We challenge the dear leader to look at this poor-rich gap from various angles. Look at wages, the main source of income for most Batswana, and do not understate the importance of health and education care. Look at household income and you need to take into account that the UNFPA reports shows that a typical Botswana household has fallen in size in recent decades, thanks to more educated women in our society. Look at statistics on spending and you find that the gaps between top and bottom have widened less than for income. Dear leader will be able to realise that every measure shows that, over the past decades, those at the top have done better than those in the middle, who in turn have outpaced those at the far bottom. The gains of productivity growth have become increasingly skewed. All these, dear leader should be telling you that you do not have time for political reforms but rather need to urgently implement economic reforms. This could mean simple things such as speeding up land allocation to the people. Give the people their land. Land is primary means of production and with it, the people of this country will be able make a living. By making a living we do not mean that they sell it. There is a lot that Batswana can do with land in their hands. Some continues to rent out houses owned by foreigners (in their own land) and pay large sums of money.
With all these in mind, as part of the economic reforms, dear leader should ensure that every Motswana’s mindset about land changes. Batswana should be encouraged to treat land as a commodity, which can be beneficiated for their wealth creation, sustainable economic growth and their economic empowerment.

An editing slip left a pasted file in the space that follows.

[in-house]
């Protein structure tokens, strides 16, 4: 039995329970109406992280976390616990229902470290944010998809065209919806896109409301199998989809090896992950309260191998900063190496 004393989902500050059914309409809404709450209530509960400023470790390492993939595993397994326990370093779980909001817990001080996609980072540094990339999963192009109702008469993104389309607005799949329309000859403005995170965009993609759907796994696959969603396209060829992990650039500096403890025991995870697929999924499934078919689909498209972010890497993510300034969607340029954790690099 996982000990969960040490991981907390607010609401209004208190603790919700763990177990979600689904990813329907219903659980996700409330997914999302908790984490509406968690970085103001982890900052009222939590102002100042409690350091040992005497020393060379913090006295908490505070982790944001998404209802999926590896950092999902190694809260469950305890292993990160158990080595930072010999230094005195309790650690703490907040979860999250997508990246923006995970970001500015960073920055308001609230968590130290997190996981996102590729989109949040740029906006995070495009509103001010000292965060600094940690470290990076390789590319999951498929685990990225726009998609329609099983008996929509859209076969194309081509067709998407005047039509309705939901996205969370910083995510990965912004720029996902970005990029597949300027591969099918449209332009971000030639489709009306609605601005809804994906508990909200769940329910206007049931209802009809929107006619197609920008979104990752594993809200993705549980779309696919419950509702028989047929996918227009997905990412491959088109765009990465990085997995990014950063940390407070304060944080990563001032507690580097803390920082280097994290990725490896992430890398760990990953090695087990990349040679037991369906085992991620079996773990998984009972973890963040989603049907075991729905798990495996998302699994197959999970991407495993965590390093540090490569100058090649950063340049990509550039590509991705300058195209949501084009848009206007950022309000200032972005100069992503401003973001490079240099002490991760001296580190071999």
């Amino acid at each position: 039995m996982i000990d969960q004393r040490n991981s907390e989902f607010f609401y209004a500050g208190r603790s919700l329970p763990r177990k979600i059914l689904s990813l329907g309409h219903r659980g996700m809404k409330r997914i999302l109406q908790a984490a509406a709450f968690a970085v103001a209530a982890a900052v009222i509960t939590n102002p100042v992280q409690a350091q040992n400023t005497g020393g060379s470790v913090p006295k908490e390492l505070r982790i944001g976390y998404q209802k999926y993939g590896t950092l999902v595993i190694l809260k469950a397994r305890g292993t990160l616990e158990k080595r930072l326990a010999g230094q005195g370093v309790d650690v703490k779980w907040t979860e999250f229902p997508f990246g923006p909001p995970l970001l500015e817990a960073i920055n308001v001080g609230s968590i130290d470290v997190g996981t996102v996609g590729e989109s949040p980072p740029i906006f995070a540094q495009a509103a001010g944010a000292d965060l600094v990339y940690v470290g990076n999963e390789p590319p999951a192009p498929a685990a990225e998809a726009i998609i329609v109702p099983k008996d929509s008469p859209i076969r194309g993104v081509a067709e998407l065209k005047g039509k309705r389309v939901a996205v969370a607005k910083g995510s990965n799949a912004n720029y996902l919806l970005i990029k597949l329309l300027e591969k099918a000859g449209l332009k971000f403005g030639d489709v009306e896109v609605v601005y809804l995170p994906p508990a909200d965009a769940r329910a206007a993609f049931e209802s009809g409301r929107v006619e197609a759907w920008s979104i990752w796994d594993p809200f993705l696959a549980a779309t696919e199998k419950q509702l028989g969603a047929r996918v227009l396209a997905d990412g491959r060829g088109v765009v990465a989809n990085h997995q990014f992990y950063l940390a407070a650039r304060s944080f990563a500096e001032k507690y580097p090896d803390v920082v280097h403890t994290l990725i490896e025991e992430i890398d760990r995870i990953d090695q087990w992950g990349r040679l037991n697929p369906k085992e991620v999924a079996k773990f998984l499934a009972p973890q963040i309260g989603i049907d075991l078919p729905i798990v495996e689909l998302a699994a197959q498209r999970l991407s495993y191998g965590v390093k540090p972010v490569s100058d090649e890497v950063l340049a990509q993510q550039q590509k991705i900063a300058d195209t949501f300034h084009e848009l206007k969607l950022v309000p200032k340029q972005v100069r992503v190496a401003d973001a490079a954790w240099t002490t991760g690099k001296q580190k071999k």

President Masisi and his new administration should be aware that for land to be an enabler of citizen empowerment, new approaches to land acquisition dispensations in terms of land rights, tenure and access and delivery processes by government and tribal authorities have to be adopted.
It is quite clear that from all these years, land holding systems commonly known as land tenures with respect to rights they confer on their holders have been at the heart of our problems. In our view, the current and tenure systems were imposed on Botswana by the coloniser with intent to hinder usage of land for wealth creation. These are not the kind of issues that dear leader can solve if he is to spend most of the time at Tsholetsa House parading political chameleons.
The #Bottomline is that is that there is no foreigner who will come rescue us from our slumber of income inequality, high unemployment and landlessness. Our country needs a functioning bureaucracy, good governance of state institutions including enterprises as well as a transformed private sector that can invest in human capital. All these should be put down in an economic reform blue print by Dear leader.